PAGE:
Many apologies for the delay in the blog update of my ride to rio, turns out Bolivia and Ride1Peru have not discovered WI FI and if they do have it, i spend most of my time waiting for BBC sport to upload so I can check the football scores….worth the wait mind, to my surprise a toon win at last!

Lots has happened since i last checked in but won’t bore you with all my adventures and instead give you a brief outline of three intresting days up in the Andes….

14/4-NazcaI-Toll booth- left Nazca before sunrise and began the 90km climb to the summit. I  had read on a previous blog that it would take two days to reach the summit but when I got to 50k and the one and only restaurant inbetween I decided to kick on and felt I was fit enough to make it before dark. I could not have been more wrong, I got to a about 70k and my legs just went, the temperature dropped dramatically to -2 degrees and darkness loomed with the summitt still a good way off in the distance. The altitude also had a hold on me as I developed a banging headache, sickness and my heart was beating 10 to the dozen. I was pushing my bike for  the last 10k, my legs acting like I had just had 10 pints, staggering all over the place and it was now complete darkness with not a soul in sight. I reached the top and decided that it was too cold to camp out so began to speed down the pass, my front light was broken so stayed as far left as possible so I would not end up of the edge….10km went on and nothing, the only light I could see was that of the llamas eyes  in the fields to the right of me. I could no longer feel my hands and my teeth started to chatter.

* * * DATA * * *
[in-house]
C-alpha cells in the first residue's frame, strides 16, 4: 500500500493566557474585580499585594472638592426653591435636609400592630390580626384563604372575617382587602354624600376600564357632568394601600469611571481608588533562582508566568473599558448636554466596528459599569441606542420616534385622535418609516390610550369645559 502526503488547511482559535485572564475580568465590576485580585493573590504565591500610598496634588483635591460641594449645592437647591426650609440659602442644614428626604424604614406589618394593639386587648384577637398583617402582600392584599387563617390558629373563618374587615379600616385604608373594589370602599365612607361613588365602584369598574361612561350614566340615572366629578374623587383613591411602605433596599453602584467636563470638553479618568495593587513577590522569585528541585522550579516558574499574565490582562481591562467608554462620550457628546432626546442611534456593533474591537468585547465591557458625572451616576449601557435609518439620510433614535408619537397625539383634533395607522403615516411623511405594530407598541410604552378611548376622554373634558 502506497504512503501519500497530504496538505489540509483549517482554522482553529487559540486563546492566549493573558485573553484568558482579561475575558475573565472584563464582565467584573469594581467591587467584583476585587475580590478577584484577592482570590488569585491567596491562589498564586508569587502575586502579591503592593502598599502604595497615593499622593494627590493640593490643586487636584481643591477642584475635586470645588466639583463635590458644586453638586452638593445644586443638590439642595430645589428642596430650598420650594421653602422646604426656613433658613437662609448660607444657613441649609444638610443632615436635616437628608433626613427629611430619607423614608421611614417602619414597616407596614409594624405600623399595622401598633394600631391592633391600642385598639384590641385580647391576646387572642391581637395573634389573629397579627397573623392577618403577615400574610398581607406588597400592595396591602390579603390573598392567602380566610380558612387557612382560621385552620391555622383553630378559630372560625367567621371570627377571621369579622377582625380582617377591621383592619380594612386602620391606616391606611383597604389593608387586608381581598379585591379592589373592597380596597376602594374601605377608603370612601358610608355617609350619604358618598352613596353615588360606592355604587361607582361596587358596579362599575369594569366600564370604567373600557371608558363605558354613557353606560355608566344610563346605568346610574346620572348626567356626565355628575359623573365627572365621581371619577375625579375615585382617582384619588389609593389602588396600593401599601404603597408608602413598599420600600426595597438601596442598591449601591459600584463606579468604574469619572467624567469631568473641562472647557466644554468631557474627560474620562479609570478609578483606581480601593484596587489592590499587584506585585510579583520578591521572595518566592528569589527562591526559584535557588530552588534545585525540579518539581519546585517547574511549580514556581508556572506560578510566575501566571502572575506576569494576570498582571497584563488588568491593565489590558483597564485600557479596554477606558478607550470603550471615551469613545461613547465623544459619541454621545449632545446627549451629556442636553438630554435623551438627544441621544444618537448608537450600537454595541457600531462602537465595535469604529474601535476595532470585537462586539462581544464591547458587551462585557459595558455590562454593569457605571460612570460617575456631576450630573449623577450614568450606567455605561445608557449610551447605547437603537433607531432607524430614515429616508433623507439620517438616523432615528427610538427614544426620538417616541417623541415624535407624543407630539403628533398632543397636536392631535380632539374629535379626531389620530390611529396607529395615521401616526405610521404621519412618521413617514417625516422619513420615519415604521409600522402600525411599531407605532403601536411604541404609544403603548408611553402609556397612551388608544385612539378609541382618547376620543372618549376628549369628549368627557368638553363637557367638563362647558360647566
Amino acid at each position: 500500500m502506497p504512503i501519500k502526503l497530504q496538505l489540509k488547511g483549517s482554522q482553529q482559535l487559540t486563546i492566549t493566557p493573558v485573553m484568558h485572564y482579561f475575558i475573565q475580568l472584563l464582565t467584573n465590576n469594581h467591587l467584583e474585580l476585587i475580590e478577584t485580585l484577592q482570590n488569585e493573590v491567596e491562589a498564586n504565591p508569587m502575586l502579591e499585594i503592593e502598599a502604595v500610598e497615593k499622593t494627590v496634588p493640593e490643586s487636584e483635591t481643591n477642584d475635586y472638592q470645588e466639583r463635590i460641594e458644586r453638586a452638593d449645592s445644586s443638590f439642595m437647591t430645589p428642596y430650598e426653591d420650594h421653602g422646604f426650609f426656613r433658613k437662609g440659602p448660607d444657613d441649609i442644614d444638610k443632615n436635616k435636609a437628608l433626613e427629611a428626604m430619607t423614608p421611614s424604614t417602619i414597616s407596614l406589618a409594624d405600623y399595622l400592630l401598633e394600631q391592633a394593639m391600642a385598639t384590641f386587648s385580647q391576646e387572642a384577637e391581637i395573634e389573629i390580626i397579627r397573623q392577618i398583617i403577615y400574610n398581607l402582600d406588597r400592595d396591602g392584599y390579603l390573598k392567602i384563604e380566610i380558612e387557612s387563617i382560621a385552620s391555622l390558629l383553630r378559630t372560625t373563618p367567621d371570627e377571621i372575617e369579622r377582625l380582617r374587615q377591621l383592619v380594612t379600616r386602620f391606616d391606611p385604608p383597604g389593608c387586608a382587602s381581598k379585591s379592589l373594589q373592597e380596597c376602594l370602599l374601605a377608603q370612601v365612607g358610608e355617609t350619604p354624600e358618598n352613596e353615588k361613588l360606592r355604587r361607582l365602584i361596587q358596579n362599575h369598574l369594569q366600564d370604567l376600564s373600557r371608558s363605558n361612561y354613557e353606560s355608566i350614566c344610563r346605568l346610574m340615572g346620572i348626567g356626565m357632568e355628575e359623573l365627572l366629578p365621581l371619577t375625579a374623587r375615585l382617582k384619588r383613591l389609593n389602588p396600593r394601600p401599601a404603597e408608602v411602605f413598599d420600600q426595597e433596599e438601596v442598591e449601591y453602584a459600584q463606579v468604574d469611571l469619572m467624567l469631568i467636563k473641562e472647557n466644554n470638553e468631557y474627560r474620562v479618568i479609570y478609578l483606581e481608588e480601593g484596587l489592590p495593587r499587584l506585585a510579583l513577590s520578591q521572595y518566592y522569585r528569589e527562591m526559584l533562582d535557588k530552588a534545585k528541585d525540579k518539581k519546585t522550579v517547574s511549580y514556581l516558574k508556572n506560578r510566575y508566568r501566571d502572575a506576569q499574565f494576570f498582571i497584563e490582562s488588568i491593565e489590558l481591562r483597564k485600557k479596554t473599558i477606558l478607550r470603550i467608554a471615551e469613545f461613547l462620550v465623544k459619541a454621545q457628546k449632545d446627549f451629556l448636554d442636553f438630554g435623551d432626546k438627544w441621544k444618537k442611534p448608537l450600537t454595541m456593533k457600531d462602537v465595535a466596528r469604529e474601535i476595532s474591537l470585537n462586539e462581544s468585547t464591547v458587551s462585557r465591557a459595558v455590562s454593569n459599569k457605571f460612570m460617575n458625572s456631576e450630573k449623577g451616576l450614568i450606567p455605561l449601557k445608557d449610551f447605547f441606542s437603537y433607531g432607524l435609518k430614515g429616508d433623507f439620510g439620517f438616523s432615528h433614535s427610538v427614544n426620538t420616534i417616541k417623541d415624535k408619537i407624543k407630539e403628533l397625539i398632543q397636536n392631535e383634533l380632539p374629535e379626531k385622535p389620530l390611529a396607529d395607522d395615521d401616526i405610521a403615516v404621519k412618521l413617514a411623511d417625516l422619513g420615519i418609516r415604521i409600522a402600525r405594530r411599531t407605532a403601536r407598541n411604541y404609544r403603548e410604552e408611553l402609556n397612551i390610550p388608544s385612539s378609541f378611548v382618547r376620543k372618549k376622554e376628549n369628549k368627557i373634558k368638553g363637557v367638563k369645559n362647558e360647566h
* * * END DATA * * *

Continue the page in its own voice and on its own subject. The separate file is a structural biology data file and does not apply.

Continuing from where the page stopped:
Then, in the distance I saw a light an what looked like a toll both, I pulled up and quickly Ride2ran over to the lady in the booth, she took one look at me led me inside, gave me a hot coffee and a blanket and  after a few phone calls and some begging in broken Spanish  from me, she confirmed I could sleep in the toilet block! I got my sleeping bag out and lay it down next to the toilets for some shut eye and tried to ignore the sound of the truck drivers coming in and whispering ‘ah gringo’…

15/4-Toll booth-Some farm in the middle of nowhere-The following day I headed on after a freezing night and being woken up every hour with people going to the toilet to drop their load. The ride continued to be beautiful scenery but very remote, three hours on and lightning started in the distance, incredible  bolts striking into the snow capped mountains, big black clouds appeared and ‘then it  started to hail, shortly followed by snow. I ploughed on and luckily I saw a farm 100 meters of the road, I pulled off and knocked on the door, a women answered holding a meat cleaver covered in blood, seeing the look on my face she quickly  pointed at the alpaca she was butchering behind her, gave me a big grin of missing teeth  and ushered me out of the snow. Without even asking she brought me a big bowl of steaming soup with two chicken feet sticking out of it. After dinner she took me back outside and down to one of her sheds where she let me sleep on some  alpaca skins set on crates of beer bottles. The snow was coming through the broken window of the shed but I was relived to be out of the cold. Even though this lass looked  like she was brought up in the backstreets of Roker, she had a heart of gold and saved me big time!